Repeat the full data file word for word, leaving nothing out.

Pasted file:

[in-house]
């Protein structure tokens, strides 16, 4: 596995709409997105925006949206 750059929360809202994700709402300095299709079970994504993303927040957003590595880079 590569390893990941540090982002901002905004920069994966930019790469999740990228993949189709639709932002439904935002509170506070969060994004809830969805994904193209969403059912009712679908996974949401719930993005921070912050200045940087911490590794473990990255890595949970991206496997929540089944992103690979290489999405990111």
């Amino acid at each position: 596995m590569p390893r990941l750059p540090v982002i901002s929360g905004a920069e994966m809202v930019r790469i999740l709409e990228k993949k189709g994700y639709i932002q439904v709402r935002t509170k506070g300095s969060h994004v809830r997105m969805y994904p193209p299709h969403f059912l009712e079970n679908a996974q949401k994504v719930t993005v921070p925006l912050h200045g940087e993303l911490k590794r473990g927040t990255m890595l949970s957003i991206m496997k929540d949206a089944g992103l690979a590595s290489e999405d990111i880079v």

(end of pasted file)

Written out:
[in-house]
């Protein structure tokens, strides 16, 4: 596995709409997105925006949206 750059929360809202994700709402300095299709079970994504993303927040957003590595880079 590569390893990941540090982002901002905004920069994966930019790469999740990228993949189709639709932002439904935002509170506070969060994004809830969805994904193209969403059912009712679908996974949401719930993005921070912050200045940087911490590794473990990255890595949970991206496997929540089944992103690979290489999405990111």
């Amino acid at each position: 596995m590569p390893r990941l750059p540090v982002i901002s929360g905004a920069e994966m809202v930019r790469i999740l709409e990228k993949k189709g994700y639709i932002q439904v709402r935002t509170k506070g300095s969060h994004v809830r997105m969805y994904p193209p299709h969403f059912l009712e079970n679908a996974q949401k994504v719930t993005v921070p925006l912050h200045g940087e993303l911490k590794r473990g927040t990255m890595l949970s957003i991206m496997k929540d949206a089944g992103l690979a590595s290489e999405d990111i880079v």